Controlling Boiler Level When Operating Conditions Change

In recent years a variety of industries have been in turmoil, but few have been buffeted as much as the electric utility industry. Climate change, renewables, coal, fracking and more are affecting electrical generators, even down to operational considerations as granular as how a plant measures boiler water level. Does that sound a little farfetched? It isn’t.

Matthew Brummer draws on his experience in the industry and digs into that very point in his article in the April 2019 issue of Power titled Controlling Boiler Level When Operating Conditions Change. Industry changes are indeed driving operational changes, forcing many plants to reconsider how they can make changes to avoid serious problems.

Many legacy thermal plants were designed for baseload operation, running for days and weeks at a time with minimal load changes. Now, plants often have to ramp up and down on a daily basis to balance intermittent production from renewables. This takes its toll on equipment, demanding more sophisticated control to maintain efficiency and a desirable heat rate over a wider operating range. Let’s look at level control in boilers and see how this affects efficiency, operation, and maintenance.

There’s the key: constantly varying and unpredictable adjustment of output makes boilers harder to control, particularly when they are outfitted with older style level measuring instrumentation. Boilers are tricky to control under the best conditions because level must be maintained in a very narrow range, which means it must be monitored carefully.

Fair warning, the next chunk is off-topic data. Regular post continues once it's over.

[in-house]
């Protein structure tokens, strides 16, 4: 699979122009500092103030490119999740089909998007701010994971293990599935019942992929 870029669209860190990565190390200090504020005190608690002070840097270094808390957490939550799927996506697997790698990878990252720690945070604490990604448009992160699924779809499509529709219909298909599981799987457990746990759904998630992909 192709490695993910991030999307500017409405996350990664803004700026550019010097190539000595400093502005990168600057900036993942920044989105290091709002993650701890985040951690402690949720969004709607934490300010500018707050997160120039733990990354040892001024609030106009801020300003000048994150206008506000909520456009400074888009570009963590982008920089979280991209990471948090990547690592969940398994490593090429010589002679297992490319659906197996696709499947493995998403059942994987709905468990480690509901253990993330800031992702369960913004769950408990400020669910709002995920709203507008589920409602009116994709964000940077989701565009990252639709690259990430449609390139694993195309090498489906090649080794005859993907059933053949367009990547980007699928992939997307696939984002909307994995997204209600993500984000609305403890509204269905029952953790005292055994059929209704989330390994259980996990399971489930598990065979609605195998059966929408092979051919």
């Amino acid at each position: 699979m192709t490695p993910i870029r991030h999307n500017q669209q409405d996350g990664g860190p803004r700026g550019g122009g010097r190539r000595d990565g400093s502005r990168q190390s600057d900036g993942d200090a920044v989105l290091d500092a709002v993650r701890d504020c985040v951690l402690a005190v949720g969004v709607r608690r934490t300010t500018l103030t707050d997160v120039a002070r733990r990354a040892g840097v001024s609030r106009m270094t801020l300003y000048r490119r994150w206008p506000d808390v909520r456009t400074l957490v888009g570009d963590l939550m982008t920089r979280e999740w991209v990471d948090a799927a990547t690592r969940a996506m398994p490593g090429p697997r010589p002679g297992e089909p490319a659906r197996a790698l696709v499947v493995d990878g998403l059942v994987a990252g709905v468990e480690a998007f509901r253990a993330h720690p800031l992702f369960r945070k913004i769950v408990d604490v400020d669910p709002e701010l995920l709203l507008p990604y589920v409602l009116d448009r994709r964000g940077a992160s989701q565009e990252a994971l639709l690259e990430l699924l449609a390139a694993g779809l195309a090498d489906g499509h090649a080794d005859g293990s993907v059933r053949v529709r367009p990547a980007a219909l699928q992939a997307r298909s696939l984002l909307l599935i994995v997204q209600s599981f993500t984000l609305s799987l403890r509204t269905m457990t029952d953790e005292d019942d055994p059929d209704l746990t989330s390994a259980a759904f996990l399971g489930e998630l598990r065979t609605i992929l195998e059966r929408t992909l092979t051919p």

Maintaining this critical level is challenging because a boiler drum is a very turbulent and chaotic place, with high temperature and pressure. Ideally, feedwater should be added at the same rate steam is drawn off. This is manageable when steam consumption is very stable, but when loading goes up and down, level can change quickly. Increasing load draws off steam, causing a pressure decrease in the drum and allowing more steam to bubble in the tubes. This raises the liquid level, and if it is a big enough change in a short time, it can cause a trip. Reducing steam consumption can have the opposite effect.

 So, what’s the answer? Matt looks at several possibilities in light of the boiler codes and installation methods typical of plant installations. They have their advantages and disadvantages, but he makes a solid case for guided-wave radar as the most adaptable for this challenging application.

First, GWR does not depend on liquid density. It detects the point at which the dielectric constant (DK) changes at the liquid surface. Second, it is rated to withstand the temperatures and pressures encountered in a boiler environment. Third, it is very precise and capable of updating the reading multiple times per second, so it registers changes very quickly.

GWR transmitters well suited to this application include Emerson’s Rosemount 5300 Level Transmitter – Guided Wave Radar family. It can be configured specifically to thrive in this difficult environment and is capable of self-compensating to provide accurate readings in steam environments.

You can find more information like this and meet with other people looking at the same kinds of situations in the Emerson Exchange365 community. It’s a place where you can communicate and exchange information with experts and peers in all sorts of industries around the world. Look for the Level and Power Groups along with other specialty areas for suggestions and answers.